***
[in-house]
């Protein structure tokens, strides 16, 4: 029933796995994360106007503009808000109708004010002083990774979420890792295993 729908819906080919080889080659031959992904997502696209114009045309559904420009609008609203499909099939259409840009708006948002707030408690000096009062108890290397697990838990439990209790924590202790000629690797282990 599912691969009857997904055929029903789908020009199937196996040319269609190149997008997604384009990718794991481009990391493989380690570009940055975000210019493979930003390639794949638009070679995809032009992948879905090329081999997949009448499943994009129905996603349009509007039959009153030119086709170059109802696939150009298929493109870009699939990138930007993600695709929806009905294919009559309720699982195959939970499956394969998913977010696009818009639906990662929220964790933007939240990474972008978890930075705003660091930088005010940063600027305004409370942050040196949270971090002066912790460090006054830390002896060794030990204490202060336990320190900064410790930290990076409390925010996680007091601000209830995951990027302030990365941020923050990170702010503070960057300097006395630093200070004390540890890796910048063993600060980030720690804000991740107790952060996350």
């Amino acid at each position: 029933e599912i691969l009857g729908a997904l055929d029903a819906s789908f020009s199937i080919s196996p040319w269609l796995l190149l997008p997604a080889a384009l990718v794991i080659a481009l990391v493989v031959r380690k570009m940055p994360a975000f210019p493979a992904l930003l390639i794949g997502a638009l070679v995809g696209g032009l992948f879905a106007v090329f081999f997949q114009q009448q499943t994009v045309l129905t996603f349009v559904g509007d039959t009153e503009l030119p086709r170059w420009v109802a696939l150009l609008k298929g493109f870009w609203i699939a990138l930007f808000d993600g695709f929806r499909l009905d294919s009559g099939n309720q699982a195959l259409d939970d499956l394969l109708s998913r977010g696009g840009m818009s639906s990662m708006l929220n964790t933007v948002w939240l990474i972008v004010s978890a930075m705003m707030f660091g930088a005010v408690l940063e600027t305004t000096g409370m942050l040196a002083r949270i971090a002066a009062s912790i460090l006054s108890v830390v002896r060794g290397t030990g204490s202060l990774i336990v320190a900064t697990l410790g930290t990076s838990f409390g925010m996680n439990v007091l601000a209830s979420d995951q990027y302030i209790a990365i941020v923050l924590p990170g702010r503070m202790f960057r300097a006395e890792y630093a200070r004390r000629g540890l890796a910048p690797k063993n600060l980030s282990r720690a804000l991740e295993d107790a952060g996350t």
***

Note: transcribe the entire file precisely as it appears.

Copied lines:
[in-house]
């Protein structure tokens, strides 16, 4: 029933796995994360106007503009808000109708004010002083990774979420890792295993 729908819906080919080889080659031959992904997502696209114009045309559904420009609008609203499909099939259409840009708006948002707030408690000096009062108890290397697990838990439990209790924590202790000629690797282990 599912691969009857997904055929029903789908020009199937196996040319269609190149997008997604384009990718794991481009990391493989380690570009940055975000210019493979930003390639794949638009070679995809032009992948879905090329081999997949009448499943994009129905996603349009509007039959009153030119086709170059109802696939150009298929493109870009699939990138930007993600695709929806009905294919009559309720699982195959939970499956394969998913977010696009818009639906990662929220964790933007939240990474972008978890930075705003660091930088005010940063600027305004409370942050040196949270971090002066912790460090006054830390002896060794030990204490202060336990320190900064410790930290990076409390925010996680007091601000209830995951990027302030990365941020923050990170702010503070960057300097006395630093200070004390540890890796910048063993600060980030720690804000991740107790952060996350």
């Amino acid at each position: 029933e599912i691969l009857g729908a997904l055929d029903a819906s789908f020009s199937i080919s196996p040319w269609l796995l190149l997008p997604a080889a384009l990718v794991i080659a481009l990391v493989v031959r380690k570009m940055p994360a975000f210019p493979a992904l930003l390639i794949g997502a638009l070679v995809g696209g032009l992948f879905a106007v090329f081999f997949q114009q009448q499943t994009v045309l129905t996603f349009v559904g509007d039959t009153e503009l030119p086709r170059w420009v109802a696939l150009l609008k298929g493109f870009w609203i699939a990138l930007f808000d993600g695709f929806r499909l009905d294919s009559g099939n309720q699982a195959l259409d939970d499956l394969l109708s998913r977010g696009g840009m818009s639906s990662m708006l929220n964790t933007v948002w939240l990474i972008v004010s978890a930075m705003m707030f660091g930088a005010v408690l940063e600027t305004t000096g409370m942050l040196a002083r949270i971090a002066a009062s912790i460090l006054s108890v830390v002896r060794g290397t030990g204490s202060l990774i336990v320190a900064t697990l410790g930290t990076s838990f409390g925010m996680n439990v007091l601000a209830s979420d995951q990027y302030i209790a990365i941020v923050l924590p990170g702010r503070m202790f960057r300097a006395e890792y630093a200070r004390r000629g540890l890796a910048p690797k063993n600060l980030s282990r720690a804000l991740e295993d107790a952060g996350t």